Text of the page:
Here’s a great ‘whoops’ for the award ceremony history books as electronic singer-songwriter James Blake walked away with one of the UK’s most coveted music prizes overnight.

Overgrownthe follow-up to James Blake’s 2011 eponymous debut album, took out the Mercury Music Prize, the 25-year-old producer-performer beating out 11 nominees – including bookies’ favourites David Bowie and Arctic Monkeys – to claim the £20,000 cash prize and ‘Album of the Year’ honours.

But during the awards ceremony, held at London’s Roundhouse last night (30th October), Blake was mistaken for James Blunt by the awards host ahead of his live performance.

Much to the bemusement of the crowd, Mercury Prize host Lauren Laverne experienced a major slip of the tongue and introduced James Blake as the Australia-bound ‘You’re Beautiful’ singer-songwriter ahead of his performance of Overgrown single ‘Retrograde’, as NME reports.

It didn’t take long before social media lit up over the faux pas, with Laverne herself tweeting about the three-letter mix-up while James Blunt himself cheekily weighed in on the conversation.

Taking over the crown from last year’s winner, Alt-J and their debut An Awesome Wave, James Blake becomes the 22nd artist to win the Barclayard-sponsored Mercury Music Prize.

The genre-bending artist was considered one of the outsiders of the 12 nominees, with British betting agencies pegging Blake (and not Blunt) for 25/1 odds for the gong, as The Independent reports, despite his previous full-length album, James Blake, being nominated in 2011.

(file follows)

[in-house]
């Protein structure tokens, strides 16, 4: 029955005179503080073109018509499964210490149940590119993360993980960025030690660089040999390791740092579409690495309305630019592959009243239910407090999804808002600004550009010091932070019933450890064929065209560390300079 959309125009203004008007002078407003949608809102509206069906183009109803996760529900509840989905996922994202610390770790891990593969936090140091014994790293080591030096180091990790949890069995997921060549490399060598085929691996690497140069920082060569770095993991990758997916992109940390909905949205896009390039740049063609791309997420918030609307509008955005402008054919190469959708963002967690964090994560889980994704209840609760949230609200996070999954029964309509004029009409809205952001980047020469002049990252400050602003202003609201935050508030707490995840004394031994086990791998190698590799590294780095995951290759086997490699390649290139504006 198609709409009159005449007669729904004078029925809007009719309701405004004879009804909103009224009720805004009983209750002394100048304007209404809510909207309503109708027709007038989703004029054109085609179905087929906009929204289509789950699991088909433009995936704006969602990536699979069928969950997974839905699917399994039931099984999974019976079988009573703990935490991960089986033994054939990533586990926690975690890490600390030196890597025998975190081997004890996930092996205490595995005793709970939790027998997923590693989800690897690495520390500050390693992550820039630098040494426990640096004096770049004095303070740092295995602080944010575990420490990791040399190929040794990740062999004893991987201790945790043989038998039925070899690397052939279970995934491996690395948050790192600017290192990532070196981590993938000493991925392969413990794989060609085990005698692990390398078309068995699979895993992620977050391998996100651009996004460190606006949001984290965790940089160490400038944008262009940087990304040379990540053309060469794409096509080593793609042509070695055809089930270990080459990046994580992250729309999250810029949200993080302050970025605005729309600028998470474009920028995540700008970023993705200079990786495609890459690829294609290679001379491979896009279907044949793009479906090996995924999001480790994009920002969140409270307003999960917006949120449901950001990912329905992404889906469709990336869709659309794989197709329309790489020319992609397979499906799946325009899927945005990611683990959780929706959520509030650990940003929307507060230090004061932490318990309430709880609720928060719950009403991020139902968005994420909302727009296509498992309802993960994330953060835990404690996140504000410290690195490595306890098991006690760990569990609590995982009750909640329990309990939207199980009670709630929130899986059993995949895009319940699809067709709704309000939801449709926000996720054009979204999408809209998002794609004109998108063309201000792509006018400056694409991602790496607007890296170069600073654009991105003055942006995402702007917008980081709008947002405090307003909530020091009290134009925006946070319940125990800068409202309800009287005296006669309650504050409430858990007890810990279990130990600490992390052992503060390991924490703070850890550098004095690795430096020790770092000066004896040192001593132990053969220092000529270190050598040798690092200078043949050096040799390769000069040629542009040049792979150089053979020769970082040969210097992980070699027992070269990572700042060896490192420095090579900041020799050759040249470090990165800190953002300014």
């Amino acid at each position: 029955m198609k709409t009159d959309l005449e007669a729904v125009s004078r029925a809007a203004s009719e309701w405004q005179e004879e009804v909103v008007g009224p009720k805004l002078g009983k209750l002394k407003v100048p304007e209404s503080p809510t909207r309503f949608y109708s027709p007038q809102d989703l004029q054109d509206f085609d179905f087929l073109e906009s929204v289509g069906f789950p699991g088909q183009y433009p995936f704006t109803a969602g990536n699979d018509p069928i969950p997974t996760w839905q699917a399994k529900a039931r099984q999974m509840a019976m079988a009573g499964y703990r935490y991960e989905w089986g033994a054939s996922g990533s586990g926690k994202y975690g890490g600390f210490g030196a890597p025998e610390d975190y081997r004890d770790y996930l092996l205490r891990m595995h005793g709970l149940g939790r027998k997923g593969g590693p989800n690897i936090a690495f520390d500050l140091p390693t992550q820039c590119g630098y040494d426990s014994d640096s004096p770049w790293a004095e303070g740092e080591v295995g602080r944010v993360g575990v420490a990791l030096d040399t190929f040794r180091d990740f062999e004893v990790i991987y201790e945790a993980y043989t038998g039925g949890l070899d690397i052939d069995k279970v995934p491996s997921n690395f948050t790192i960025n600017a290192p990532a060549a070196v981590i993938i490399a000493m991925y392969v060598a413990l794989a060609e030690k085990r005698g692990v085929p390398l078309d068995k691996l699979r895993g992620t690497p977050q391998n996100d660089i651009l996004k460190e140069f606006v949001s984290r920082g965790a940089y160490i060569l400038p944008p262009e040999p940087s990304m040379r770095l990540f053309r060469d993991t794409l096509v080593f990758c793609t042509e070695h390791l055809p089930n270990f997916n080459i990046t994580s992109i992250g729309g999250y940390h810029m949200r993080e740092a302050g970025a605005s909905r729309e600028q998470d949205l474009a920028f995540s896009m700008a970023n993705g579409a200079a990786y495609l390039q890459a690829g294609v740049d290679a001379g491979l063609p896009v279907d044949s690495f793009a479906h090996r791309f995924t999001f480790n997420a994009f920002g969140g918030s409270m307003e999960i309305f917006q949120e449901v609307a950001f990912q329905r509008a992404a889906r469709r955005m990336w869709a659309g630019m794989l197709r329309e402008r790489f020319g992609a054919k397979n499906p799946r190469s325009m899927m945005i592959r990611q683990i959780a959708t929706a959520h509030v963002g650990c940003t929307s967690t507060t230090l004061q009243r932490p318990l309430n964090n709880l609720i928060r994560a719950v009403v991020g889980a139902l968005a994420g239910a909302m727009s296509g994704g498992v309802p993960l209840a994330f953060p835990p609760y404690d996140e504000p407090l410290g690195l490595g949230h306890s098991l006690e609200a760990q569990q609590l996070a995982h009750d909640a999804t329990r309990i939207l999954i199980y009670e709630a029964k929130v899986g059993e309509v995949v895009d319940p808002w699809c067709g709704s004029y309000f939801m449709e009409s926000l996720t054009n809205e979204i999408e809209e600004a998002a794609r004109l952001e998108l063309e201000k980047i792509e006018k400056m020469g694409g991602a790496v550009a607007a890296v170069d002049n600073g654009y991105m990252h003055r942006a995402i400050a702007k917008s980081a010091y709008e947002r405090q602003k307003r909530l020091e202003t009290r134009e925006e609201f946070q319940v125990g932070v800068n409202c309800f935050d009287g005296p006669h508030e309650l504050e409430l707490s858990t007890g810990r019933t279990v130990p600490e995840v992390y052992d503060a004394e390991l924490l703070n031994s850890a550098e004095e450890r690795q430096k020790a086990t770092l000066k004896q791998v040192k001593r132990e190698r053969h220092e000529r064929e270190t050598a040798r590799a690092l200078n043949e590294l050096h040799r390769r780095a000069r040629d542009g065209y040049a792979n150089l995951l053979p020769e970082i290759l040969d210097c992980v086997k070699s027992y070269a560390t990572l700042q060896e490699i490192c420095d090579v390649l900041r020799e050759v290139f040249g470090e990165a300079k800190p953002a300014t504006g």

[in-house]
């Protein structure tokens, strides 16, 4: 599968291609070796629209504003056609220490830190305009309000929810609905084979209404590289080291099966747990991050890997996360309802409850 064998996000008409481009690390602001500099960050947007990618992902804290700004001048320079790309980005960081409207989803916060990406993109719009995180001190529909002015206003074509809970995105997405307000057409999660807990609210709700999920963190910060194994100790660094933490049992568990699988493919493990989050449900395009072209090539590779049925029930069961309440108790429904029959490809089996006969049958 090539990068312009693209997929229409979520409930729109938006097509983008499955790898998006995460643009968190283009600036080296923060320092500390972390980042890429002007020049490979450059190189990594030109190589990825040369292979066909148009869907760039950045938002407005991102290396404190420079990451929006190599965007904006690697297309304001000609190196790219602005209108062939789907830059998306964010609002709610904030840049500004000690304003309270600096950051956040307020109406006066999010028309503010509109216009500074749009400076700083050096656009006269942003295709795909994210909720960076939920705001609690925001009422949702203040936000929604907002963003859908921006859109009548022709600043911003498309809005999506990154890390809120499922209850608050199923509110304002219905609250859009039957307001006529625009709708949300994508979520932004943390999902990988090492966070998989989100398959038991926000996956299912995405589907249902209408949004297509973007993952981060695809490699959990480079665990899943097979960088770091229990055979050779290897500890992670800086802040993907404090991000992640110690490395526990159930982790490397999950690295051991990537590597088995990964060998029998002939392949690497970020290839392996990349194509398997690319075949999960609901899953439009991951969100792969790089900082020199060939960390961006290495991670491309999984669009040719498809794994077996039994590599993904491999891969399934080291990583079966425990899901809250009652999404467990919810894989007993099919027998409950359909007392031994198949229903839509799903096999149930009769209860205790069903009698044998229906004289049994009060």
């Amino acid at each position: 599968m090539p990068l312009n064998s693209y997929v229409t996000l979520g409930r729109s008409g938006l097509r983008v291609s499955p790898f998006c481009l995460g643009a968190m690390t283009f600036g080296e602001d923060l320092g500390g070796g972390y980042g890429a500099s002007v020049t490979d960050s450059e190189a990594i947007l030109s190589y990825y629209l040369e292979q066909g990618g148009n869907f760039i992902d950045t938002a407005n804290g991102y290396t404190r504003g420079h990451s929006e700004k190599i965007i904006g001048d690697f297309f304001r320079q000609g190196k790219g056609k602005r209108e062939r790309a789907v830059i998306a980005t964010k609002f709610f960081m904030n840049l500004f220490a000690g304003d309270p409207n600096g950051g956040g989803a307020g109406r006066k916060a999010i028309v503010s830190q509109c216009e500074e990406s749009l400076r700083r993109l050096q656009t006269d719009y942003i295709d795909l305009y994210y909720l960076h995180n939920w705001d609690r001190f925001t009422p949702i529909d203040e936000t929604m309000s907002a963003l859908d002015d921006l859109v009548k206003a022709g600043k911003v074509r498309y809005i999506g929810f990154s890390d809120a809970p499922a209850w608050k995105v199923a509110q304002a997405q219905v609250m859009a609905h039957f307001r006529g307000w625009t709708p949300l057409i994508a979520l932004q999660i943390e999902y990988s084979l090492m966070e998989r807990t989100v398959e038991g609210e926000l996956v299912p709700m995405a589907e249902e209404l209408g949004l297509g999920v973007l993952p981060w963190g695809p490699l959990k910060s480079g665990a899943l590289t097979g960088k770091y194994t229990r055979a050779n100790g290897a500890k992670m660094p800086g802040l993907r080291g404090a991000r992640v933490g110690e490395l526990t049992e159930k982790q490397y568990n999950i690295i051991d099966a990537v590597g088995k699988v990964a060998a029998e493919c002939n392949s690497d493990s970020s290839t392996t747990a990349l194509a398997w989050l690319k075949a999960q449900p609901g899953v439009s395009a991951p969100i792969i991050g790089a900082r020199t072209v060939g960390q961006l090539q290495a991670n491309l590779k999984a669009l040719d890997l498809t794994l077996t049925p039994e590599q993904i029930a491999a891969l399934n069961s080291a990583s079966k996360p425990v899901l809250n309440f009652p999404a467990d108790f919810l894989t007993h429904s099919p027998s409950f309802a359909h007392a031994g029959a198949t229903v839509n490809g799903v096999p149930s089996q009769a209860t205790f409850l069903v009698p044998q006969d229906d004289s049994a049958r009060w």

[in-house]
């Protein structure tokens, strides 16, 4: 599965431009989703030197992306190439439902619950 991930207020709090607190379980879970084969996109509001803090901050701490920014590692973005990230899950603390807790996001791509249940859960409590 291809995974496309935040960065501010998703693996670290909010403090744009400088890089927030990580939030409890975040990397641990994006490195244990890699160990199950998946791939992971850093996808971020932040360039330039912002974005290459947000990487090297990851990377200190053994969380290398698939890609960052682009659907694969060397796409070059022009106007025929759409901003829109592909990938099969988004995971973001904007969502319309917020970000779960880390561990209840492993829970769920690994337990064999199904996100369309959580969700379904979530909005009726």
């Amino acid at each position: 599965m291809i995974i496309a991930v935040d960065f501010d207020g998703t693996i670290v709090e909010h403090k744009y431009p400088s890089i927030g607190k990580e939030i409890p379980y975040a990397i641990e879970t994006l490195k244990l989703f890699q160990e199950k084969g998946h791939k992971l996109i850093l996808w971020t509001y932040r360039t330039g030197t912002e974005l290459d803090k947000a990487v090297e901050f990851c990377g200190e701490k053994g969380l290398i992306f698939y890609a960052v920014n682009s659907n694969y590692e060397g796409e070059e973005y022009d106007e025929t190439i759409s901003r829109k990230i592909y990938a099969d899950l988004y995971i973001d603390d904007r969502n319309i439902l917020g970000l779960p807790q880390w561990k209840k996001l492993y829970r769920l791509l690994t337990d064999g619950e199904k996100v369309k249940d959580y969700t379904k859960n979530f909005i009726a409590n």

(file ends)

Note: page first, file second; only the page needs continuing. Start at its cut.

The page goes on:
Soul singer Laura Mvula was considered the favourite to win at the 11th hour, for her album Sing To The Moon, while others had previous Mercury winners Arctic Monkeys as a shoe-in for their sixth and latest album AM (recently named by NME as one of the greatest albums of all time).

David Bowie’s The Next Day, one of the year’s best selling UK releases, was also odds-on for victory, with the 66-year-old tipped to take out home the £20k award over younger, emerging nominees like Nottingham singer-songwriter Jake Bugg (for his self-titled debut LP), and the Howard brothers of Disclosure (for their debut album Settle)

But James Blake trumped them all, including releases from Foals, Laura Marling, Rudimental, Villagers, the Laneway Festival-bound Savages, and forthcoming Meredith Music Festival act, Jon Hopkins.

“Well, I lost a bet… on the other hand, I should thank a couple of people,” said Blake during his acceptance speech according to BBC News, thanking his parents “for showing me the importance of being self-sufficient.”

Speaking backstage after the win, Blake said he felt “jubilant and confused,” about his victory. “This is the first award I’ve ever won apart from a tennis trophy I won when I was 12,” he said.

When asked about how he felt beating David Bowie, Blake responded: “I don’t think I beat him… A lot of people do their best work when they’re young – and it’s always disappointing when they don’t keep going and don’t keep innovating. So David Bowie’s an inspiration to people like me.” He added: “I feel like I deserved it as much as anyone else did.”

Overgrown, which was described as a “sound and honest collection of heartbreaking tracks…that will certainly stay with you long after the last beat fades away,” by our Tone Deaf reviewer, is expected to enjoy a significant sales boost in the wake of the Mercury win.

The Official Charts Company have already noted increases of 23,000 copies or more for nominees Rudimental, Jake Bugg, and Disclosure in the last month.

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